Obamacare. Am I for it or against it?
In late January of 2006, I fell and suffered a severe traumatic brain injury. The diagnosis: a subdural hematoma, which means bleeding under the membrane that surrounds the brain. When your luck is bad, such an injury is fatal, as in the case of Natasha Richardson. If your luck is good, you live, but results may vary. If your luck is very good, as mine was, you have very few cognitive problems and stand a good chance of recovering fully, although, for me, a full recovery does not seem to be in the cards.
Such an injury is sure to make you well acquainted with the health care system. I have been in a few ambulances, emergency care, MRI and CAT scan machines, gurneys, double-occupancy hospital rooms, crowd-occupancy hospital rooms. I have seen specialists, generalists and even a herbalist. I've taken some drugs, seen a psychiatrist, gone on disability, breathed pure, pressurized oxygen. It's been a ride, to be sure. And overall, I've been impressed. My care has not been perfect, it could never be, but it's been darn good. And my insurance companies have been good, too, especially UnitedHealthcare. (Note: I know, I know, I was LUCKY to have insurance, very lucky.)
So when Barack Obama went on the warpath for to make health care a government run entitlement, I was not exactly loading up my musket to help him out. In fact, I was worried from the get go, because his ideas just seemed so, how should I put this, lame. I'm sure many out there will dispute what I'm about to write, but I'm ready for you!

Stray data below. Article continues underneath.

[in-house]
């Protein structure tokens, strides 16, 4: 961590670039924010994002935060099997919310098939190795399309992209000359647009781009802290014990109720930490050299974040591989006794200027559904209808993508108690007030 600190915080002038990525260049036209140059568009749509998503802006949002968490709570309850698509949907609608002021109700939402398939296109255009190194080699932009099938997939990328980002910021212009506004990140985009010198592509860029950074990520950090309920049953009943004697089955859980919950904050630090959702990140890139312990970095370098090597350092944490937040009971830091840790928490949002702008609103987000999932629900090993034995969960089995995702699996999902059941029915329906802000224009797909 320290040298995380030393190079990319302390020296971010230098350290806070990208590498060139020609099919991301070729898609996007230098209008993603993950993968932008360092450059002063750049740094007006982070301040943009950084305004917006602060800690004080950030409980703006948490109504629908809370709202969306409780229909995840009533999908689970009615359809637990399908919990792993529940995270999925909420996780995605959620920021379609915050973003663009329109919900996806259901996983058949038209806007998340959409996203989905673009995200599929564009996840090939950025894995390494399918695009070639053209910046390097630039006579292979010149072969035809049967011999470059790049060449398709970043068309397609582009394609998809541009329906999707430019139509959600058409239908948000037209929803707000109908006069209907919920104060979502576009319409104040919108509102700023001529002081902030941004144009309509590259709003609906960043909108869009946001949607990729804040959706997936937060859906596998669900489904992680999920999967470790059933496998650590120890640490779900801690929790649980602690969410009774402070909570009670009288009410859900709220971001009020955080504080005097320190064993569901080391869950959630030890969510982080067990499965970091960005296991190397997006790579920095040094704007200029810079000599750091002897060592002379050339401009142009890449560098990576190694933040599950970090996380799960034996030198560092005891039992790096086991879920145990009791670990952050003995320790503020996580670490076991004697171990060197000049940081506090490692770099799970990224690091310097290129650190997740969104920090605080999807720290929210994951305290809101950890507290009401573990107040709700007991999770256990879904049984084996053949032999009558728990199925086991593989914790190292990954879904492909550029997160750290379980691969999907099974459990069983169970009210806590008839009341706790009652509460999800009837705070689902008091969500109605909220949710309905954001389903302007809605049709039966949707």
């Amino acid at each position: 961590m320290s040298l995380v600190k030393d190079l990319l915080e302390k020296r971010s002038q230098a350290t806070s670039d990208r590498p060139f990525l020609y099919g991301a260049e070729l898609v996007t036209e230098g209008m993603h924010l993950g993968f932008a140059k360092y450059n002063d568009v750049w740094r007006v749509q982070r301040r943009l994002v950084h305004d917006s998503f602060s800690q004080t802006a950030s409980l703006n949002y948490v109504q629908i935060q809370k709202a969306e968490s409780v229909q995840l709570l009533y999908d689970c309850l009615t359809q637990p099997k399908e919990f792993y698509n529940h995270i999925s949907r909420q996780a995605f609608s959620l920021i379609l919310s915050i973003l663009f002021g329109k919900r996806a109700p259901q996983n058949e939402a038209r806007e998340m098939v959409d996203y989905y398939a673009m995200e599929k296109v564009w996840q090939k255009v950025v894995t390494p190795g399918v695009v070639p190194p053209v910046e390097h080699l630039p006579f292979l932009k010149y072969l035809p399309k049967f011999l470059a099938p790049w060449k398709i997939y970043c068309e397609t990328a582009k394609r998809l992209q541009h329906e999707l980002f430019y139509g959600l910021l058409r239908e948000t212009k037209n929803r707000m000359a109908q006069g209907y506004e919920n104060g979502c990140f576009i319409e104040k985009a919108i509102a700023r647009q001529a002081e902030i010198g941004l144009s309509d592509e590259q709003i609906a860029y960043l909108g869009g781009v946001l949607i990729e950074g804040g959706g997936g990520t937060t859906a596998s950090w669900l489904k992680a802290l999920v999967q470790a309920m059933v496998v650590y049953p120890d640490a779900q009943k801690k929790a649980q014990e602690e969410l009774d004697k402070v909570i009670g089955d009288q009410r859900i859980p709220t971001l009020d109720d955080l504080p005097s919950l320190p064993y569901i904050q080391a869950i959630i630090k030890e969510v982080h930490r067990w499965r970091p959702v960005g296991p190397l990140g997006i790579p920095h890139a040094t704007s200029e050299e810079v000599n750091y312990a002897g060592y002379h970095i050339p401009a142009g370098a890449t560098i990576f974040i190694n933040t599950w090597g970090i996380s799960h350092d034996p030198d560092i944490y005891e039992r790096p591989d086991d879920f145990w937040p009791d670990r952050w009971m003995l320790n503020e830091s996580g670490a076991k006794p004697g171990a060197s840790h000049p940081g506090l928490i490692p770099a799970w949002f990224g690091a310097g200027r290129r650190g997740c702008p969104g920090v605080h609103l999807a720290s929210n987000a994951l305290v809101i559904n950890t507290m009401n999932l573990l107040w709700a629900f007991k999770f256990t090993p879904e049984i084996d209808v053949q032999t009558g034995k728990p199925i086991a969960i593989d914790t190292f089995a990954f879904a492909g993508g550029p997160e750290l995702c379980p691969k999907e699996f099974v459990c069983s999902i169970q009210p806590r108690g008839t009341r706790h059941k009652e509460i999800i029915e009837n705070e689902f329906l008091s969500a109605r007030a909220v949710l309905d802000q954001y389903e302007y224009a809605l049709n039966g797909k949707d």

Obamacare can be summed up thusly: the government should do it.
Naturally, this failed right out of the gate, as Americans know better than to blindly believe the government can do much of anything right.
So Obama went back to the drawing board, sort of. More accurately, he turned to Congress an said, "You figure it out." The result is something only a true bureaucrat could love, a multi-thousand page legislative labyrinth that references thousands of other pages of legislation. I read once that to truly know what's in the health care bill you would have to read over 50,000 pages of single-spaced governmentese. Kafka could not have done better.
Yet Obama blessed it and made it law. And I am against it. What he has done is pass a massive, nearly impossible to understand bill that will affect the lives of every single citizen of this country -- of the world, really -- as our economic engine chokes on the grime of government largesse. Even the one bit of the bill that appeals to me -- the bit about pre-existing conditions -- is complex and not totally clear. As things stand it becomes law in 2014, I think. Honestly, I'm not sure. But no matter. I'm betting now that this clause won't last. In the end the health care bill will be an enforced, yet unenforceable, travesty, clogging courts with case after case, while driving up costs and creating massive uncertainty around care. Damn, it's enough to make my head hurt.
(Next up: what I would have done!)